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The Book of the Week is “The Silent War, Inside the Global Business Battles Shaping America’s Future” by Ira Magaziner and Mark Patinkin, published in 1989. When Magaziner worked for Boston Consulting Group, he would conduct extensive research on industries, markets, businesses and people in order to generate reports that would presumably help his clients (consisting of big-name companies). He argued that America was economically falling behind the rest of the world because it was resisting global trade and because its federal government wasn’t financially assisting business and industry.
One time, in the mid-1970’s, Magaziner’s report’s conclusions contradicted those of his client, a big steel mill company. He asked where the executives got their information. Each one’s source material, “… was all the same– all based on one original study done a few years earlier by some professors.” The executives’ groupthink and herd mentality in relying on old, faulty data led to financial trouble for their industry.
In another case, in the late 1970’s, when General Electric partnered with Samsung to make microwave ovens, they struggled to arrive at the most profitable arrangement for both of them. One major cultural difference was that the South Koreans (unlike the Americans) worked sixty to eighty hour weeks because they believed in making sacrifices for future generations. Incidentally, they sent their children to universities in the United States to be educated, and taught them the value of hard work.
Obviously, Americans too, wanted better for their children, but their labor unions and a different mentality prevailed in their workforce. South Korea eventually became an economic powerhouse, not just with the help of American financial aid, but also through maximizing its exporting of goods.
In the 1960’s and thereafter, Singapore’s leader, Lee Kuan Yew, tried a few different territory-wide economic initiatives that failed. One included legislating a 10% wage increase for all workers. Foreign companies, with all the then-availability of sweatshop labor, simply moved their factories to Thailand and Malaysia, where workers were paid less so that goods could be produced more cheaply.
One successful economic program Yew executed was to train his citizens’ factory workers in connection with an Apple-Computer partnership in the 1980’s. The workers made the sacrifices to attend night-school (tuition-free) after a long day’s work two to three times a week, for two to three years. The benefit for the partnership was that the workers’ experience allowed them to submit innovative ideas to improve manufacturing efficiency. Again, in the United States at that time, labor unions discouraged new ideas lest workers automate themselves out of jobs. Which happened to them, anyway. But the non-unionized Singaporean workplace was such that workers weren’t laid off– they were retrained for higher-level positions.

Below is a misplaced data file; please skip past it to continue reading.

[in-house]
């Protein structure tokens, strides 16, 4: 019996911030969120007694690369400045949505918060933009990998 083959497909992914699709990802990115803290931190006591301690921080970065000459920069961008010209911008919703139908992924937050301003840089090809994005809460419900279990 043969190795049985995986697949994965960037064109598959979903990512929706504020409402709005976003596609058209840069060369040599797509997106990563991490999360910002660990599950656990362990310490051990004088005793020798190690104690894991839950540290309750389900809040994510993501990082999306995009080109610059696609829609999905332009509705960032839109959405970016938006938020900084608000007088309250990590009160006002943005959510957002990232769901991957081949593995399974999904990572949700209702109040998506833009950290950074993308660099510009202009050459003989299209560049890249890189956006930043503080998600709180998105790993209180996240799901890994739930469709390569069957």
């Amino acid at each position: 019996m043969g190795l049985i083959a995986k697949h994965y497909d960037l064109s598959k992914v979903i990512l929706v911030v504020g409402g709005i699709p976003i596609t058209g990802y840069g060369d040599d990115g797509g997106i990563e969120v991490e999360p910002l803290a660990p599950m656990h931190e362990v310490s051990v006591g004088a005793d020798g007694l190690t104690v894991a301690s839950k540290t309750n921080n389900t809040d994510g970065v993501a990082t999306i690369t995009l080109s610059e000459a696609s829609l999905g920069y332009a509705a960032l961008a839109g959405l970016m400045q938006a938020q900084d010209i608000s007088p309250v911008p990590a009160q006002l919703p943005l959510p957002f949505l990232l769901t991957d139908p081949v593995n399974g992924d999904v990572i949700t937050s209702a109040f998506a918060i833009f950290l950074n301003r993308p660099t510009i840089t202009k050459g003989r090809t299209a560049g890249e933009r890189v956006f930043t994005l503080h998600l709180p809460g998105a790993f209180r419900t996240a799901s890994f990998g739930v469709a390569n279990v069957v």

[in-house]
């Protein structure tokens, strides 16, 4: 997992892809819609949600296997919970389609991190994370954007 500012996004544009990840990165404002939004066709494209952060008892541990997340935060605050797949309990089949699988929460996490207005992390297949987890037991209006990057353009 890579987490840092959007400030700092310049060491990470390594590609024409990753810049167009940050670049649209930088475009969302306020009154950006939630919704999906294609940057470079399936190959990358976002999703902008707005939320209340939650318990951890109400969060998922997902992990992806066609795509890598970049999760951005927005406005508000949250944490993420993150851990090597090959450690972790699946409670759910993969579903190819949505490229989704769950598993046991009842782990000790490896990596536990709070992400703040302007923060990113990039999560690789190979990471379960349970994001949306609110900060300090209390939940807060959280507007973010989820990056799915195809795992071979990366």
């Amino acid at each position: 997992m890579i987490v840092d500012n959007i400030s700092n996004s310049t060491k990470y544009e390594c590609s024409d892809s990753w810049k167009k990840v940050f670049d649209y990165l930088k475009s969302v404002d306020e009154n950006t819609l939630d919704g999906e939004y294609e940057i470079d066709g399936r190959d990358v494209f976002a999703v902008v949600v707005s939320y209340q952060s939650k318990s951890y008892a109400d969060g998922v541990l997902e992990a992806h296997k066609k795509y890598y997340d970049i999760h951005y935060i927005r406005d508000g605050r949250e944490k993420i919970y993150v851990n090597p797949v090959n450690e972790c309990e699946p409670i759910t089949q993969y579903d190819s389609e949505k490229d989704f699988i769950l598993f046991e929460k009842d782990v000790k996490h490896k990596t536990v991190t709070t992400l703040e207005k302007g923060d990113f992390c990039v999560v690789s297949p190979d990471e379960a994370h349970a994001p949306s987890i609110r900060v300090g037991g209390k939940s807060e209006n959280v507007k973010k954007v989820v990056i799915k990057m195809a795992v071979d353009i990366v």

Yet another reason the United States began to economically trail the rest of the world in the latter half of the twentieth century, was that its securities markets accelerated impatience in America’s corporate psyche. American industry became unwilling to finance and do the hard work of, continuing research and development and take a loss in bad times to keep pace technologically with Asian competitors. It wanted to prop up stock prices instead and make its executives rich quick. Still does.
One company that bucked the trend was Corning. In late 1983, (finally, after sixteen years of losses!) it had the cutting-edge technology in fiber-optics for telecommunications, ready to deliver finished products to its first big customer, MCI, to turn a profit. Corning did it on its own– receiving scant financial help from the United States government.
Times have changed little since the 1980’s, when photovoltaic scientist Paul Maycock remarked, “I hated the whole concept of buying oil from the Persian Gulf and spending $50 billion a year defending that part of the world.” He wasted a lot of time and effort on environmentally-friendly business initiatives. Sadly, those were incompatible with the United States’ strategic interests. The start of the Reagan Era saw the Department of Energy nix further funding for solar-technology research. The solar panels (installed during the Carter administration) on the White House roof were removed.
Further, since in the 1990’s (after the book’s writing) there has arisen an orgy of patent litigation in software and computer hardware. Technologically inexperienced patent clerks and court personnel have made legal decisions that have been economically damaging to the country. Additionally, the American government has a history of eagerly funding innovations that have military applications while denying funding for innovations that have commercial applications.
And yet, astute perpetrators of American foreign policy have damaged other nations’ economies not only by waging war, but also through dispensing bad advice on “shock capitalism” and other subtle (“classified”) methods of indirectly causing mass destruction. So the United States remains the economically dominant nation in the world, despite suffering its share of financial crashes and certain sectors’ damaging policies that weaken it economically as a whole; sectors such as healthcare and education.
Anyway, read the book to learn: of additional business cases that related to the aforesaid themes, and the four major reasons the Japanese technology sector achieved great success in the past.